So, Um, that those names being associated with that award make it a pretty big deal. So, We'll, we'll, in this discussion, we'll learn more from Professor Dele about her work in [00:02:00] material science generally. Um, and as I said, with her background and how she, how she got to, how her career sort of developed and.
Also some recent, more recent, um, experimental, uh, use of tantalum for superconducting qubits in the place of more commonly used na opium, which is really interesting, interesting breakthroughs. Yeah, no doubt. Yeah. Terrific. So with no further ado, Here we go.
So we are [00:03:00] joined today. Uh, we have the distinct pleasure in having with us. Natalie Deion. Um, she's the associate professor of electrical and computer engineering at Princeton. Um, and the associate. Faculty in the Princeton Center for Complex Materials and very recently winner of the American Physical Society, Ralph, uh, Landauer and Charles, uh, Bennett Award.
So congratulations, Natalie, and thanks for joining us. Thank you. Um, would you mind starting just with a, a brief introduction and especially we're super, always super interested in hearing how people sort of found their way into the, the field of quantum technologies because it's, it's rarely a linear route.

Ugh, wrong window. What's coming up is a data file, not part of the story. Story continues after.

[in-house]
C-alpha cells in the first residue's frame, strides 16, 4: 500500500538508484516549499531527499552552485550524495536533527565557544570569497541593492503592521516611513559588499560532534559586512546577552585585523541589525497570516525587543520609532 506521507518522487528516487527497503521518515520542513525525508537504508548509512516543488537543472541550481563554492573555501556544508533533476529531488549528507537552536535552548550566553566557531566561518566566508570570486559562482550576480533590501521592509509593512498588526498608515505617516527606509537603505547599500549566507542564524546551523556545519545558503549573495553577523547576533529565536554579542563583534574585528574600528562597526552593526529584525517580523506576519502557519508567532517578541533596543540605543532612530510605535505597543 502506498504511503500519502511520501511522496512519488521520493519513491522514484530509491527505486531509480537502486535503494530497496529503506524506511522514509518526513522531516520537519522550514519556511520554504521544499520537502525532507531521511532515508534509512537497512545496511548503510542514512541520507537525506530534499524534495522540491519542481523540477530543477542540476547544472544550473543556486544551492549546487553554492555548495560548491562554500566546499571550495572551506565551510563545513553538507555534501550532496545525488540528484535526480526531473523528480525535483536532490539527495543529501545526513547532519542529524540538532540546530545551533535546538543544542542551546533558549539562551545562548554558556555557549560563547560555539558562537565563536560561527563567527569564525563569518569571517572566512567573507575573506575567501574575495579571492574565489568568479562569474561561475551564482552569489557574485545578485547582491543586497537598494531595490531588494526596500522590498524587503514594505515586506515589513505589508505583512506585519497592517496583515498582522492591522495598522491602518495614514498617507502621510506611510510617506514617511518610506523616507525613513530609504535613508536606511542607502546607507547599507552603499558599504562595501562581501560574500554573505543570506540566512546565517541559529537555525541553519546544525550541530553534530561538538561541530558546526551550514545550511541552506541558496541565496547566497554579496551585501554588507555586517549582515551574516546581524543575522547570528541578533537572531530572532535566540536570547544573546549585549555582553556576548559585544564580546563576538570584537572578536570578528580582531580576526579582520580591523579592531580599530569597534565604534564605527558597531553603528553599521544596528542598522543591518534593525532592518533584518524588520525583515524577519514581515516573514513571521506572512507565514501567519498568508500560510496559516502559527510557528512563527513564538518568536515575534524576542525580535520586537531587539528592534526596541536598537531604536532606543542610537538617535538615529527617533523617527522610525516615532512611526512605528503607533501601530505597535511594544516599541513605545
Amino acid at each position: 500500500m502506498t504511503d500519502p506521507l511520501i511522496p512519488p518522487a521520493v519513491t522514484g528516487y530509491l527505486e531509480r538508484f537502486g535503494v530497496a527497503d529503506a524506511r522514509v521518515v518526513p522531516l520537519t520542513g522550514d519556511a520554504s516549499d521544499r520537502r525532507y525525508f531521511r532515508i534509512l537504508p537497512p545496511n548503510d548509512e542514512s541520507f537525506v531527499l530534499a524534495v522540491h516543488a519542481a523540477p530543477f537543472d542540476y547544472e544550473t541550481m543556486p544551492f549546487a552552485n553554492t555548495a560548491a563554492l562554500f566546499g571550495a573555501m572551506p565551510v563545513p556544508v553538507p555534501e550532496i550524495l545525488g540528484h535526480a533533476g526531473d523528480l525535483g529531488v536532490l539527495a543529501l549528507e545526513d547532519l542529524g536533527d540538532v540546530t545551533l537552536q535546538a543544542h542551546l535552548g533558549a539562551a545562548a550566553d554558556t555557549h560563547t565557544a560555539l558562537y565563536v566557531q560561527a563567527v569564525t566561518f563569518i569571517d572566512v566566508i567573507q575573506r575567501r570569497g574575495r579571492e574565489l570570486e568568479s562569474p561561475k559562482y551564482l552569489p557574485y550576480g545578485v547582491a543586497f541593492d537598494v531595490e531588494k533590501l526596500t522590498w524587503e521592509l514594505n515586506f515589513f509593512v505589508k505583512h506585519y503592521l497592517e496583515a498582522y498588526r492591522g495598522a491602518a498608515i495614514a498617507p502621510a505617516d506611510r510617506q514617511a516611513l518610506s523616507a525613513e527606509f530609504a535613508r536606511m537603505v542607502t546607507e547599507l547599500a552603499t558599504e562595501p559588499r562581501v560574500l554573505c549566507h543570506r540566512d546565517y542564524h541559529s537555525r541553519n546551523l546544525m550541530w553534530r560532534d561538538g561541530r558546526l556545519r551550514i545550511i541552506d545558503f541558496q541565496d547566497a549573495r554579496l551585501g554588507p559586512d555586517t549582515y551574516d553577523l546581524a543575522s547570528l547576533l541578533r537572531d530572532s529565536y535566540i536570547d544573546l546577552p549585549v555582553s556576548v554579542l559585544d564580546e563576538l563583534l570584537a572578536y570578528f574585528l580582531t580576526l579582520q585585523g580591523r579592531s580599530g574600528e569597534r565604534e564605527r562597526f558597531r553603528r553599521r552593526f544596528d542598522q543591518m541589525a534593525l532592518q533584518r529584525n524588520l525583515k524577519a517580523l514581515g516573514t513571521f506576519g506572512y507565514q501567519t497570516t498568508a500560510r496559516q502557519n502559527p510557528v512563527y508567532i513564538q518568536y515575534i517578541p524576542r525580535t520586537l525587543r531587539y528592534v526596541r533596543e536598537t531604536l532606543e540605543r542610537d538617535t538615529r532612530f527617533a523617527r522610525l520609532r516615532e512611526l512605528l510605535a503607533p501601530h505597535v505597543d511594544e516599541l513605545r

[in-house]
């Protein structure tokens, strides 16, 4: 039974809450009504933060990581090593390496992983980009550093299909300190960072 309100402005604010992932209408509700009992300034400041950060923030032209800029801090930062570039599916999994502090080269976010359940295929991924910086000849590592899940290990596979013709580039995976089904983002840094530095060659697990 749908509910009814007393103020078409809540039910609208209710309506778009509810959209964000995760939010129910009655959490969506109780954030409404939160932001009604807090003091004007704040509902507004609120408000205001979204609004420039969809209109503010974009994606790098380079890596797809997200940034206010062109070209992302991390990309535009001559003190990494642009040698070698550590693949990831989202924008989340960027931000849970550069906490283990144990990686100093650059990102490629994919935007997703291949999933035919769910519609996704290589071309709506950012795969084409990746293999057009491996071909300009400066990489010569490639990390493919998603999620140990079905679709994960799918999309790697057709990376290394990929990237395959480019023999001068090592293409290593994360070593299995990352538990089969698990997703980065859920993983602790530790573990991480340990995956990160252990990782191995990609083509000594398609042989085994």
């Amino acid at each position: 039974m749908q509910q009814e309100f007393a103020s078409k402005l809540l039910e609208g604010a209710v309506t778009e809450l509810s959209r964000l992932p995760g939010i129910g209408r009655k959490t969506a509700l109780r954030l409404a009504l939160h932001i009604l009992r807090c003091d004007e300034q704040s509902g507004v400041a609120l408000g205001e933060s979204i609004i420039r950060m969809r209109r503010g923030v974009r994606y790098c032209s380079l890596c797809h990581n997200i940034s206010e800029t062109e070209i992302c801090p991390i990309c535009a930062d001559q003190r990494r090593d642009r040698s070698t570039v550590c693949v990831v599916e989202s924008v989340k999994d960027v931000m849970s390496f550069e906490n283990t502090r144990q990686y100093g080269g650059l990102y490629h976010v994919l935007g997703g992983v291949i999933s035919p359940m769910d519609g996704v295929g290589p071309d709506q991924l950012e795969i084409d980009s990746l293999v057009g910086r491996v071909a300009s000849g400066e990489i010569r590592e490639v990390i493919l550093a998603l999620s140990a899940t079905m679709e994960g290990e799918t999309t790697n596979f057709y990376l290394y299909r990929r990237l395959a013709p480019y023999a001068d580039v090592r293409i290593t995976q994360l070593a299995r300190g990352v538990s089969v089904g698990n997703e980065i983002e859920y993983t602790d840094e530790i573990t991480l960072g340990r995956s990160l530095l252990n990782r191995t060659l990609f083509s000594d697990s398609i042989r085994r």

is what we found. Um,
Nathalie DeLeon: yeah, sure. So, let's see. Well, the way that I would normally tell the story of my group is that, you know, we spent, uh, several years working on technology quantum technologies based on diamond. So we, uh, use NV centers in Diamond and we. [00:04:00] Discovered a couple of other color centers in Diamond and the ideas, you know, mostly to use them and things like quantum sensing and quantum communications networks.
And while we were doing that, uh, because what I like to do is orient my group towards a particular, let's say long term, hopefully not so long term technological goal. Uh, then what that requires you to do is solve a lot of problems at sort of. Different levels, right? You can't just live inside of device integration.
You sort of have to do device integration and think about new protocols and think about how you're going to integrate these different pieces together, like more of a systems architecture picture, but also drill down into the material side, you know, and say like, Well, what are the real problems? And what we kept on bumping into on both of those things was just, um, materials and surfaces were a real.
A real problem. Um, so then, so then, uh, after kind of drilling, accidentally becoming surface scientists in a variety of contexts, what [00:05:00] we discovered was that that was a playbook that's actually quite powerful. And then, and then I ended up working on super conducting QUTs just in the last, uh, couple of years because of basically from that vantage point advantage.